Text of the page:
The honor of receiving an Emmy nomination for his work on “Gotham” was not lost on production designer Doug Kraner. He was previously nominated for an Emmy in 1983 for his work in “Little Gloria – Happy at Last,” and the work featured in the pilot of “Gotham” was previously recognized with an Art Directors Guild nomination. What excites him the most about the recognition is the process that must occur to receive the nomination.
“It’s so rewarding because you invest so much of yourself and have the privilege of creating this unique world with such exceptional collaborators,” said Kraner. “It’s so rewarding to find that enough people agree something special was created.”
The world Kraner and his team created melded the familiar concepts people have come to associate with the Batman mythology depicted in the comics and previous films, with a fresh take on the city of Gotham that represents the ongoing story of the series. “Gotham” executive producer Danny Cannon wanted the imagery of the city to be a physical representation of the moral decay and corruption running rampant through the streets. The team researched periods of New York City’s history, including the 60s, 70s and 80s, looking at the urban landscape and subsequent decay, to use as a visual launching point.
The architecture of the city features elements of modern buildings with classic imagery found throughout the Batman comics including Neo-Gothic and Romanesque columns and pillars. The buildings also float through periods, mixing together structural details from the 20’s and 30’s, and modern glass and steel. Decrepit brick and mortar is the glue that is commonly found holding the buildings together.
“The visual choices represent what’s happening in the world; it’s a metaphor of the society,” said Kraner
Once design concepts had begun percolating, Cannon and Kraner spent some time in LA conducting additional research and discussing the color palette of the show. They placed mood boards and photographic research around the office that they frequently added to and juggled around as they developed a deep and rich yet narrow in nature series of tones. They zeroed in on dark strong greens, dark strong reds and created a “background palette” of greys and dark ambers. Blue was used extremely sparingly.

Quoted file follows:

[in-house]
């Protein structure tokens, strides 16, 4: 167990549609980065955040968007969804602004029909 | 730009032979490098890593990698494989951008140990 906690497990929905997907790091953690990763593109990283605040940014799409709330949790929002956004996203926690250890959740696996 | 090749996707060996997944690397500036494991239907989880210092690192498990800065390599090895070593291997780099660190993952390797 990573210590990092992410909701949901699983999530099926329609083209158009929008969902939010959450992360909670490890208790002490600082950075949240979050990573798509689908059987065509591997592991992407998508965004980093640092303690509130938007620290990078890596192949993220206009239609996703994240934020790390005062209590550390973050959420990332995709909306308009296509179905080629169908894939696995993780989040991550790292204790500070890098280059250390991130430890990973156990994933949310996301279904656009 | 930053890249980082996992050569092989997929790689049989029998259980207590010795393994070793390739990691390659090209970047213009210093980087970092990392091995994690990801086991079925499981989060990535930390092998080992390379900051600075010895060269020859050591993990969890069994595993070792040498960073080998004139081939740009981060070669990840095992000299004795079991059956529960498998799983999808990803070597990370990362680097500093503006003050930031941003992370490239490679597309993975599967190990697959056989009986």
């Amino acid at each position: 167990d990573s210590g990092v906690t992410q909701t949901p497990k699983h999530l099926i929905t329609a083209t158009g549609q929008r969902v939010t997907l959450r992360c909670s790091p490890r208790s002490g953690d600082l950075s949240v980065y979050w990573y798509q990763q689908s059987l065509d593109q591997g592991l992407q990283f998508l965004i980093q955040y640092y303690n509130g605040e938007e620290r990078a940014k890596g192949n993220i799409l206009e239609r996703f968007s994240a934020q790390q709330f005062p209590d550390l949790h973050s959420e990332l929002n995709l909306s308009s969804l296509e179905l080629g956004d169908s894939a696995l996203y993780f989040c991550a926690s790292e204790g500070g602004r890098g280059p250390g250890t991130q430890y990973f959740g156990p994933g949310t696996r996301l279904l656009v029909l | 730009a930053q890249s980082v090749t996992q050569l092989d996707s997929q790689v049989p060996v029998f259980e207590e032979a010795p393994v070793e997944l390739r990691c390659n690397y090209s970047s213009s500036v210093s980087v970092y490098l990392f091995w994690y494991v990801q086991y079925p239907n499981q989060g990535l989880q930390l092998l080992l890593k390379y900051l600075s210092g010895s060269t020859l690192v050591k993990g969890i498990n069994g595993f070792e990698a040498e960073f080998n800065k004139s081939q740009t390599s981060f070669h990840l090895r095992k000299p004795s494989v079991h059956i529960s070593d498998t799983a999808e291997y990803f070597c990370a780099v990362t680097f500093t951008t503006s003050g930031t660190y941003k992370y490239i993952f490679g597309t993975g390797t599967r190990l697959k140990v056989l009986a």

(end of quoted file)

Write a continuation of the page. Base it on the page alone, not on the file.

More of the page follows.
“This allowed the costumes to move forward; to stand out like a relief,” said Kraner.
Pleased with the palette, the team became conscientious of the lifeless effect it could have on the production design. Finding ways to pull colors forth and add unique style to the environments were plentiful. Fish Mooney’s bar was lathered with splashes of rich red: from the tapestries and curtains to quilted leather wallpaper to the table lamps. The police station was another setting that introduced a lot of green and red tones throughout it’s multiple layers.
“The police station is a very exciting set. It’s the home base in many ways, and was the first set we started drawing,” said Kraner. “Danny knew he wanted it to be dynamic and multiple levels, to allow for interesting blocking.”
Kraner worked off the architectural concept that the building should be grand but also appear as if it could easily crumble if not taken care of. He used train stations as an inspiration for the design, looking at stations from around the world, specifically Saint Pancras Station in London and New York’s Penn Station. The final design features a steel structure with rounded arched beams and a Gothic/Roman cathedral ceiling. The subtext of the structure was to provide an almost sacramental façade, a building that services the public’s well-being.
Another interesting environment was the penthouse belonging to Barbara Kean, James Gordon’s girlfriend at the beginning of the series.
“We spent time figuring out how to approach (this set)” said Kraner. “We wanted to incorporate the old world but make it look like a place a contemporary, stylish woman would live in.”
The concept Kraner and his team developed was the creation of a new structure built into an old building. The front portion of the penthouse resembles a glass cube, while the back walls are covered with limestone. From every window, views of the city far below can be seen.
“She remains high above everything going on, but we never forget the city below,” said Kraner. “It’s always lurking just outside the picture.”
Kraner loved working on the Wayne manor as well, yet another very different type of environment that was contained inside the same world. When he looks back on the pilot episode, he fondly regards the strong collaboration he had with the episode’s DP David Stockton and costume designer Lisa Padovani (also nominated for an Emmy) in establishing the look and tone that would carry through the first season. Despite the joy he had working with many talented collaborators, from the producers to his team, Kraner made the decision to return to his home after three years on the road. He’s excited to have been a part of the original concept, and is excited by the direction Richard Berg, the series current production designer, took the look.
“He is a superb designer; it’s so wonderful to see the respect he had for the original concepts, and the new ideas he’s brought to his designs,” said Kraner. “He’s provided a new slant. That’s what you would expect every good designer to do.”